1930s: TV and Radio
1930s: TV and Radio
Just as the 1930s produced some of the best American movies, it also produced some of the best radio programs, making the decade the golden age of both cinema and radio. More than just a source of news and entertainment, radio provided listeners with a chance to escape their troubles. Popular shows like Amos 'n' Andy offered comfort, as did broadcasts like the "fireside chats" of President Franklin D. Roosevelt (1882–1945). Social workers observed that some poor families would give up their iceboxes before giving up their radios. By the end of the decade, nearly 80 percent of American households had a radio.
Comedy shows were among the most popular entertainment on radio, especially Amos 'n' Andy. The show was broadcast for fifteen minutes every evening. The show was so popular that for those fifteen minutes, telephone use dropped by 50 percent and films were stopped so that movie theaters could play the show for audiences throughout the country. Comedians Gracie Allen (1906–1964), George Burns (1896–1996), Jack Benny (1894–1974), and Fanny Brice (1891–1951), who had had successful vaudeville careers, were guests on various variety programs and made listeners smile. Another successful radio comedy program was Fibber McGee and Molly. It starred the husband-and-wife team of Jim Jordan (1896–1988) and Marian Jordan (1897–1961), two vaudeville veterans.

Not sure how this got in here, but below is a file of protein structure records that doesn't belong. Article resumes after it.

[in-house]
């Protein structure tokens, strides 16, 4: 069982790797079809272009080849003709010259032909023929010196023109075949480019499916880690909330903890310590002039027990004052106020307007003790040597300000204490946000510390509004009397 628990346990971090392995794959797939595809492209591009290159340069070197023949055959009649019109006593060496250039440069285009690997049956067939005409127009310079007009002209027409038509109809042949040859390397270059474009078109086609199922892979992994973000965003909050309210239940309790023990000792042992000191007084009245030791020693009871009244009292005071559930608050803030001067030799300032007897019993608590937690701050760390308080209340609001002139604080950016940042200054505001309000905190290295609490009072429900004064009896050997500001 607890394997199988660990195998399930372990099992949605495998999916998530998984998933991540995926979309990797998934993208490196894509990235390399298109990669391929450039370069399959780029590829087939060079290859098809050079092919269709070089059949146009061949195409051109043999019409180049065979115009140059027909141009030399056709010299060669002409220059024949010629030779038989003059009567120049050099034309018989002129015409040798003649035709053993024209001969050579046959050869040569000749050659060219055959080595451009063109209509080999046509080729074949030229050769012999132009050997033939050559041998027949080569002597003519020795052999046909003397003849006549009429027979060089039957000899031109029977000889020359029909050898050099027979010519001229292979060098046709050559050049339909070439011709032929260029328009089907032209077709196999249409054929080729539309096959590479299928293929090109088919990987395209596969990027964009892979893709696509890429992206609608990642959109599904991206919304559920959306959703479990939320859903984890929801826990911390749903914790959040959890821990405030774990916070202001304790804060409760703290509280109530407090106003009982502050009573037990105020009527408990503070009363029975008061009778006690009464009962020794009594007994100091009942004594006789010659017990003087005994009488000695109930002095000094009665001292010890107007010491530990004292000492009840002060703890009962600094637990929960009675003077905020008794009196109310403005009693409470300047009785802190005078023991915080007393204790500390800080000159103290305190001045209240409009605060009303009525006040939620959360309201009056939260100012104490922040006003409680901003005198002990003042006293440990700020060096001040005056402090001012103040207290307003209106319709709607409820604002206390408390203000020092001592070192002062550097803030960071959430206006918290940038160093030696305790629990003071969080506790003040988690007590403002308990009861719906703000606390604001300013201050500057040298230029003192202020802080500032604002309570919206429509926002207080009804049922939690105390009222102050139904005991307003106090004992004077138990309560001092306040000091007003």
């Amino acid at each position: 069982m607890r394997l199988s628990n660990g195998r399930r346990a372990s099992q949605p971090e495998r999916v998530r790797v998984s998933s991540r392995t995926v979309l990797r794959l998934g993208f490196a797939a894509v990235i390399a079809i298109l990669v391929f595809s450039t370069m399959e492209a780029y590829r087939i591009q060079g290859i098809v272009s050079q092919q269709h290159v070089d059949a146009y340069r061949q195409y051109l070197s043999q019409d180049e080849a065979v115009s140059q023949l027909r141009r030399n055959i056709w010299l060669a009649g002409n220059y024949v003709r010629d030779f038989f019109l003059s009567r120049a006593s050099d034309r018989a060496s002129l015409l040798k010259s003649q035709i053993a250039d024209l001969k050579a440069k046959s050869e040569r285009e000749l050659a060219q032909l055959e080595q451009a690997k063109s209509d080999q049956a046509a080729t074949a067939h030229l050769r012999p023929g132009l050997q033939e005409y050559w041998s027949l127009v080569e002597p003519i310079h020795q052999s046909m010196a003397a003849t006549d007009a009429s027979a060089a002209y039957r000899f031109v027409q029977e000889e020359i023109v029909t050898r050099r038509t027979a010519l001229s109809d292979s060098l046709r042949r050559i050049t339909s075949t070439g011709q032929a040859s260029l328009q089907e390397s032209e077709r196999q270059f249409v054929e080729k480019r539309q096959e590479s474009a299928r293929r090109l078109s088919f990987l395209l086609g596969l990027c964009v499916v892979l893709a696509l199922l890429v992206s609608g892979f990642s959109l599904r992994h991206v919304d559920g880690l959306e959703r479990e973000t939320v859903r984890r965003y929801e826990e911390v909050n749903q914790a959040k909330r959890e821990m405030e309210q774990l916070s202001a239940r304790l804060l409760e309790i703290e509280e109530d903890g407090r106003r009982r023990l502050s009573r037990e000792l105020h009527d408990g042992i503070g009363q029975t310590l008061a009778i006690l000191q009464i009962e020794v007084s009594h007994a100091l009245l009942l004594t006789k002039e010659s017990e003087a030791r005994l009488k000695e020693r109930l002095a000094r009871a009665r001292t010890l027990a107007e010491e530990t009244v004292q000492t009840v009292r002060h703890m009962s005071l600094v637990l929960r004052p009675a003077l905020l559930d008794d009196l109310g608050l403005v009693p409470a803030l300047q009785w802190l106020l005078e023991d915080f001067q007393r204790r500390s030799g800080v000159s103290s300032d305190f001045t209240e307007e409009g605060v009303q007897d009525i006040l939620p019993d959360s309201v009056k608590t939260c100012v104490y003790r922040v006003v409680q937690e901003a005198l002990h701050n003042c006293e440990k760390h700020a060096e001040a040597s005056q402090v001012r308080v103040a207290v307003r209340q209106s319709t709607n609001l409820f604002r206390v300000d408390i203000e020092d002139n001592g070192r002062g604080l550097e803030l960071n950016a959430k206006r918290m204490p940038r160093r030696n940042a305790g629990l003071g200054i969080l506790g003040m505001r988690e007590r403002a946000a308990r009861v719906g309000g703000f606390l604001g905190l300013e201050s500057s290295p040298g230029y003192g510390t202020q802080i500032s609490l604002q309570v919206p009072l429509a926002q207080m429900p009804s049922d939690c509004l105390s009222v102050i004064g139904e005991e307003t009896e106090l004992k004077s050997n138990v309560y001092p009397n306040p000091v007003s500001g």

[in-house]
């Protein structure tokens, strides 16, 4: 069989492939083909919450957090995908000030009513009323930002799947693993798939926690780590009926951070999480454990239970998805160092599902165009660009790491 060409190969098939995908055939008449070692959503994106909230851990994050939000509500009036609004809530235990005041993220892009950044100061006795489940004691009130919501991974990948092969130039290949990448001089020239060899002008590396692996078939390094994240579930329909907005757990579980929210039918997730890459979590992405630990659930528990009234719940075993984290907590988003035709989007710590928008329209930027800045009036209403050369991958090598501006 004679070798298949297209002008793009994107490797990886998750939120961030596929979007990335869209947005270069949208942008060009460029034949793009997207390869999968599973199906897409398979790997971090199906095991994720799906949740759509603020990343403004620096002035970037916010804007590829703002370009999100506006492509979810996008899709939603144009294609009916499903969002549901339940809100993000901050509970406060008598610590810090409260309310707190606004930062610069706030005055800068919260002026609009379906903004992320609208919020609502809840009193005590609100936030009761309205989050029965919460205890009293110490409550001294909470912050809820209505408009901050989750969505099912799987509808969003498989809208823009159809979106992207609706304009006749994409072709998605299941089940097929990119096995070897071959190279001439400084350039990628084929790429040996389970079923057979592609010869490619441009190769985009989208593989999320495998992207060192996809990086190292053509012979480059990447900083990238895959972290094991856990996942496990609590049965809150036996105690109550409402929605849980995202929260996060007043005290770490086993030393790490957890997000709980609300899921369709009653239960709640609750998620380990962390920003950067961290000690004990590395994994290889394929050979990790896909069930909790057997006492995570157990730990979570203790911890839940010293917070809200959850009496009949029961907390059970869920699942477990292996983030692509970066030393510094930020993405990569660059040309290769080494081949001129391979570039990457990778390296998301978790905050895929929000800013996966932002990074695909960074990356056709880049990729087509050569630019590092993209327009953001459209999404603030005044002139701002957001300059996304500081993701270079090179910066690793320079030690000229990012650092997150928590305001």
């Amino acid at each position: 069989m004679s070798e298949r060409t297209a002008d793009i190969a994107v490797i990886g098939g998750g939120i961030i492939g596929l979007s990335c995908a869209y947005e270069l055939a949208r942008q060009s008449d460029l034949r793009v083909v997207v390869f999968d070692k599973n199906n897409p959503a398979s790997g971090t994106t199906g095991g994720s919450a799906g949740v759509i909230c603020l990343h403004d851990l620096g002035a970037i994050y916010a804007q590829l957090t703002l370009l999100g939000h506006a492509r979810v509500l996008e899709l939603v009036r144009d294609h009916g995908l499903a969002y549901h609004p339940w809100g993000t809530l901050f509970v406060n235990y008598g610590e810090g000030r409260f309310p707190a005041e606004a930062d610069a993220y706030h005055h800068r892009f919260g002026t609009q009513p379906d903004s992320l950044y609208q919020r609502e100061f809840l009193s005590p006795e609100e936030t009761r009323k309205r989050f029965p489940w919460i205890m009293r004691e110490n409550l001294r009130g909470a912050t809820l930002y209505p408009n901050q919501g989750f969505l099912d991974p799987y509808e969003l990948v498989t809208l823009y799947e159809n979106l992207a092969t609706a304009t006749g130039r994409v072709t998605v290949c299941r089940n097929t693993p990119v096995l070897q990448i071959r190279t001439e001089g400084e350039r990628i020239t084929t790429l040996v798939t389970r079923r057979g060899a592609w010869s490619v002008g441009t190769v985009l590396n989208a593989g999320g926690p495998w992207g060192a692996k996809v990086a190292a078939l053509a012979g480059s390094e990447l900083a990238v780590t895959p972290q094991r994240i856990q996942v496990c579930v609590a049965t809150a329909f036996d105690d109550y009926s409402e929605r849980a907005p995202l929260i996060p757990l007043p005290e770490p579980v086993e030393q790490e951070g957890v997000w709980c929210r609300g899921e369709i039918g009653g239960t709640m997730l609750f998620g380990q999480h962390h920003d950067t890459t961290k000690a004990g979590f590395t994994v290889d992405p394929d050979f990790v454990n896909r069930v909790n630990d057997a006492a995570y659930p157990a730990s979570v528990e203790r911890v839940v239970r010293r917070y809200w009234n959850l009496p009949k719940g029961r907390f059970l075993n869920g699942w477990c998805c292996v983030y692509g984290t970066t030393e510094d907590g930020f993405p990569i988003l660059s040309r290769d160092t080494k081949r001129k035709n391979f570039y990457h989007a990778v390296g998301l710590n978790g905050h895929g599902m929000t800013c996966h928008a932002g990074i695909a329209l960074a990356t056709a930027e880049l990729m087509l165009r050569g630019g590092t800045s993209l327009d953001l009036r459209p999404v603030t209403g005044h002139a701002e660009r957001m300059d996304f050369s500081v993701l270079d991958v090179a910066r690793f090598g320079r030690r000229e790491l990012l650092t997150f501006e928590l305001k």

More serious programs also entertained audiences. Serial melodramas called "soap operas" became favorites of both women and men across the country. Shows such as Guiding Light offered dramatic stories of family crisis and romantic entanglements. Other dramas offered audiences stories of mystery and crime. Suspenseful programs including The Shadow, Charlie Chan, and Sherlock Holmes kept audiences on the edge of their seats. Younger listeners and those interested in fantastic adventure could hear stories of superheroes, including Buck Rogers in the Year 2430, Tarzan, The Lone Ranger, Superman, and The Green Hornet. These stories had spectacular sound effects that mimicked creaking doors, mysterious footsteps, and the galloping hooves of Silver, the Lone Ranger's trusty horse, as well as crunching bones and even the monstrous spilling of blood and guts.
Regulation became the most important aspect of radio broadcasting during the 1930s. At the beginning of the decade, the airwaves were a bit chaotic. Stations interfered with the programs of other stations by broadcasting on the same bandwidth. By 1934, the U.S. government, as a part of its plan for controlling various parts of the economy, created the Federal Communications Commission (FCC). The FCC sought to organize stations so that radio broadcasts could be efficiently played across the country without overlapping. The FCC also foresaw the danger of having a company or an individual in control of too many stations in one area. An individual in control of the radio stations in a certain area, or of a network of stations reaching a large number of people, could have too much control over what information the listeners heard. Fearing that the American public would have access only to one opinion or one point of view, the commission sought to limit the number of media outlets (in this case, radio stations, and later, TV stations) a company or an individual could own.
While radio dominated the airwaves of the 1930s, television received its first dramatic public debut in 1939 at the New York World's Fair. At the fair, President Roosevelt addressed audiences and became the first president to appear on TV. Although those who had enough money to buy the $200 to $600 TV receivers clamored to place their orders, TV did not become a popular medium until after World War II (1939–45). After the war, the economy had rebounded and Americans had more cash for luxuries.